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Greater El Paso Tennis Assoc.

1 Tennis West Lane

El Paso, Tx.  79932

(915) 532-5524



A Chat with GEPTA

August 19, 2013 12:41 AM


A Chat with GEPTA

Not goodbye but good luck to GEPTA Great Roger Spain as he prepares to move to LA.

GEPTA: Roger you have been a part of GEPTA USTA League tennis for a number of years. What are some of your favorite moments from playing league tennis?
Roger: Overall, I have enjoyed the camaraderie and the competition involved in USTA league tennis. I've had some terrific teammates, formed some good friendships, and have played on some quality teams. My best memories are of playing on four different 4.0 teams. Two of those teams (captained by Tom Hernandez and Joe Esparza respectively) made it to Nationals. The third team (captained by Dennis McElveen) won the local men's 4.0 title this year and will be playing Sectionals in Albuquerque in early August. We're hoping to make a good showing there and earn our right to represent the Southwest Section at Nationals later this year. The fourth team (also captained by Dennis McElveen) won the local Men's Over 40 league this season, won at Southwest Sectionals, and will be competing at Nationals in Indian Wells in October. I guess those teams stand out to me and have left a lasting impression because they were strong teams that competed well at a very high level. It's a real honor to make it to the Sectional/National level. Those who play league tennis know that getting there is no easy task. I'm proud of the fact that I've been a part of some great teams that were able to make it to "the promised land." 
GEPTA: How long have you been playing league tennis?
Roger: I started playing USTA league tennis in the fall of 2006, so I've been involved in league play for about six or seven years. My first taste of league tennis was at the 3.5 level. I played on a team that ultimately won the local league that year and went on to compete at Sectionals in 2007. We didn't win at Sectionals, but the whole experience of playing locally and at Sectionals really got me hooked on league tennis. I've been playing it ever since.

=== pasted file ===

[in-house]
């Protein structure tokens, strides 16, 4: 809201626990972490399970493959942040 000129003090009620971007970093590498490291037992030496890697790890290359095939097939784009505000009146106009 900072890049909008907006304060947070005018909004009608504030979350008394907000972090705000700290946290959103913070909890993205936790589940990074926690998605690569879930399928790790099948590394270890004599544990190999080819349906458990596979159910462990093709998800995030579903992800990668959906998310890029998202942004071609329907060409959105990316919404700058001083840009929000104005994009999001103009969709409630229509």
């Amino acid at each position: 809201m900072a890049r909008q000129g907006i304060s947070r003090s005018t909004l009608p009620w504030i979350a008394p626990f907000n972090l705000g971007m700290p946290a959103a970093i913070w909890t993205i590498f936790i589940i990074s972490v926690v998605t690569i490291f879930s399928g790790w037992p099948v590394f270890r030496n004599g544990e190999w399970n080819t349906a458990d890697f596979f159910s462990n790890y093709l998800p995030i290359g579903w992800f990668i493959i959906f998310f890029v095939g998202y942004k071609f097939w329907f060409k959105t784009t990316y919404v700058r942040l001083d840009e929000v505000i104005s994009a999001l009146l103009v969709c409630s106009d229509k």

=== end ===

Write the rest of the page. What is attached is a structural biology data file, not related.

GEPTA: Why or whom got you started playing tennis?
Roger: The first time I ever picked up a racquet must have been when I was nine or ten years old. My grandmother lived in Midland, Texas, and we would occasionally go visit her. She lived in an apartment complex and had an old (I guess it wasn't "old" at the time) wooden racquet and a few cans of tennis balls. I got bored one day and decided to go out into the parking lot and hit a few balls up against one of the complex's brick walls. Something about it appealed to me, and I spent hours out there in the parking lot batting balls against the wall. I really didn't know the first thing about tennis; I just enjoyed hitting that ball. I think somewhere in my ten year old mind I actually thought I could beat the wall. Of course, I never did; the wall always won, but I enjoyed the competition. When I think about it now, it's a wonder that somebody didn't come out there and run me off; somebody's apartment was obviously on the other side of that wall, and it must've driven them crazy to hear me banging that ball against that wall for hours on end.
In terms of really playing tennis, however, it was my dad who got me involved in the sport. He'd been playing recreationally and competitively for a few years, and when we moved from El Paso to San Angelo, Texas around 1980, he and my mom enrolled my sister and me in group lessons for beginner kids. The summer program was sponsored by the local Parks and Recreation Department, and we would meet for lessons at a local park on Saturday mornings -- a bunch of hyper kids out there running around with little clue as to what we were doing. A couple of college kids who played for the Angelo State tennis team were in charge of instructing us. I actually did pretty well, and after the first lesson, one of the instructors approached my dad. The instructor said I had some natural talent (little did he know of the wall in Midland) and offered to give me private lessons. With the help of that instructor and his private lessons as well as hitting with and getting instruction from my dad, I became a pretty good player and began playing competitively. I fell in love with the game and, with the exception of a fifteen year hiatus, have been playing ever since. Real tennis for me began in San Angelo and with my dad's encouragement and mentoring.
GEPTA: El Paso to Los Angeles is a major change. Why now and why L.A.?
Roger: Yeah, big change! I'm both excited and a bit apprehensive about the move. Change is always a little scary, but I'm looking forward to the new opportunities and adventures that await me. I think it's probably a good thing to scare oneself a little bit from time to time.
My dad passed away last year, so now (in terms of family) it's just me and my mom here in El Paso. The rest of my small family (sister and her family as well as my son) live out in L.A. So, that's probably the biggest reason for the move. My mom and I love El Paso and will always consider it "home," but in reality there is very little keeping us here. We look forward to being closer to and spending more time with our other family members. I think it will be good for both myself and my mom to get a fresh start in a new place and to be amongst family.
GEPTA: Will you continue to play tennis once you make the move and more importantly will you continue to play USTA League tennis?